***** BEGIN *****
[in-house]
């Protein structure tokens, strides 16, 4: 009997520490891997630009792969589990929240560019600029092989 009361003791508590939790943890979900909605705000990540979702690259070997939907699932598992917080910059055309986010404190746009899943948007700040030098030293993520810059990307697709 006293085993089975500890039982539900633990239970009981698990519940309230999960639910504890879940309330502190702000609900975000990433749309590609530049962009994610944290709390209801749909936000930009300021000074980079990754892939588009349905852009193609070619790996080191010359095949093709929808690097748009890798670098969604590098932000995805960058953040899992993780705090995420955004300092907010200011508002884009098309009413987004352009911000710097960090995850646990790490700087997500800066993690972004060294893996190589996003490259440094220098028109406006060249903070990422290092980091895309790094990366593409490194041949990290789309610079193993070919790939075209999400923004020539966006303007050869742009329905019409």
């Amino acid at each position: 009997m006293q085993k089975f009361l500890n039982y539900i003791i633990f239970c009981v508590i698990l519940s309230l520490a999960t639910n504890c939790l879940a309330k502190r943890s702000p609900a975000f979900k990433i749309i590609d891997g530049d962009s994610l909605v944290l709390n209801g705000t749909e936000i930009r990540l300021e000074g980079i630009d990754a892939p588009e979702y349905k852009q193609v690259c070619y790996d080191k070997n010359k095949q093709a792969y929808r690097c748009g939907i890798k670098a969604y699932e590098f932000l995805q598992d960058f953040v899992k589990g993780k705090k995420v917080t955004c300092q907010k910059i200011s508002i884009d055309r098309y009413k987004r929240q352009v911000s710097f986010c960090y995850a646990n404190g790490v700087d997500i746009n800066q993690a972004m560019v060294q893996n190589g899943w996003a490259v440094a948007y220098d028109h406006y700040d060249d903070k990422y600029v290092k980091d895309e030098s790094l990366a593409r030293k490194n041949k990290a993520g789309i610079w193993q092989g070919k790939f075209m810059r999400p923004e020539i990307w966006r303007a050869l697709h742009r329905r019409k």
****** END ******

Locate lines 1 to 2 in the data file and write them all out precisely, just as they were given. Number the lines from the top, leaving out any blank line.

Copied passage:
[in-house]
């Protein structure tokens, strides 16, 4: 009997520490891997630009792969589990929240560019600029092989 009361003791508590939790943890979900909605705000990540979702690259070997939907699932598992917080910059055309986010404190746009899943948007700040030098030293993520810059990307697709 006293085993089975500890039982539900633990239970009981698990519940309230999960639910504890879940309330502190702000609900975000990433749309590609530049962009994610944290709390209801749909936000930009300021000074980079990754892939588009349905852009193609070619790996080191010359095949093709929808690097748009890798670098969604590098932000995805960058953040899992993780705090995420955004300092907010200011508002884009098309009413987004352009911000710097960090995850646990790490700087997500800066993690972004060294893996190589996003490259440094220098028109406006060249903070990422290092980091895309790094990366593409490194041949990290789309610079193993070919790939075209999400923004020539966006303007050869742009329905019409």